LONDON — Outside the private Lindo Wing of St. Mary’s Hospital, the global media hordes on Royal Baby Watch have marked their turf with duct tape and stepladders like so many predators. But starved for material in a world where Mother Nature and Buckingham Palace are the last two holdouts from the 24-hour news cycle, loitering reporters trying to set a tone of breathless anticipation have resorted to interviewing each other.
Perhaps nothing could be more appropriate. As Prince William and his wife, Catherine , the Duchess of Cambridge — formerly known as Kate Middleton — prepare to carve out a new life for their budding family in the glare of the spotlight, the press is poised to be a major part of the story.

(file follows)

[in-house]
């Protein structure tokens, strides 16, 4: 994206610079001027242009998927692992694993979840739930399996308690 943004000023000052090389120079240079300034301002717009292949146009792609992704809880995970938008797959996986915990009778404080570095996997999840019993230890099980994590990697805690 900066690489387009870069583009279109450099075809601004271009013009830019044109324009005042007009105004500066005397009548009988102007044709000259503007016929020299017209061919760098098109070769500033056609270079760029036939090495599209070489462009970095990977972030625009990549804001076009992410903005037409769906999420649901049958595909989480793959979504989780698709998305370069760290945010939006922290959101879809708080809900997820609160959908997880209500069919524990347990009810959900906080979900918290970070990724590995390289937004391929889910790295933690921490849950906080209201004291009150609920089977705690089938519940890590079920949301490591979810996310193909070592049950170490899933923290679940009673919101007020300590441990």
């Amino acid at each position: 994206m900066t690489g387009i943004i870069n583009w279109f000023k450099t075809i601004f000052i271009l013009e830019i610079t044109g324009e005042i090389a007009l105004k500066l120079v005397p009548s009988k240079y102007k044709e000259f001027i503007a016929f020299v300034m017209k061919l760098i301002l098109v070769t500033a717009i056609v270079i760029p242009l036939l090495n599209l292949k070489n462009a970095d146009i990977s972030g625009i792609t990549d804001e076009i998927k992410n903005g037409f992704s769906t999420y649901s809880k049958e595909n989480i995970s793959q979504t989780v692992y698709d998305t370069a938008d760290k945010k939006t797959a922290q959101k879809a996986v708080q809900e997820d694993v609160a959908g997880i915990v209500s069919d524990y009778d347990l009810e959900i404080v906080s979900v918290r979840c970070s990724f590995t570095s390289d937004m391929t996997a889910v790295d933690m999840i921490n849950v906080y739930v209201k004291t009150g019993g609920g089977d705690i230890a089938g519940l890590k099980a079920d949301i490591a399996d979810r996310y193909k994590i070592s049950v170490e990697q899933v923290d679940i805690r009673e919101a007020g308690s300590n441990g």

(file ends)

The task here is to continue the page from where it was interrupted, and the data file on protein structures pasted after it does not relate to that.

The scene here amounts to a déjà vu of June 22, 1982. Then, another young couple — Prince Charles and Diana, Princess of Wales — stepped out of the same wing of the same hospital with an infant William and into what would become a stormy, love-hate relationship with the press (and each other) that would come to define palace politics for decades. Some — including, reportedly, William — still blame the media for Diana’s 1997 death in a Paris car crash during a chase with rabid paparazzi.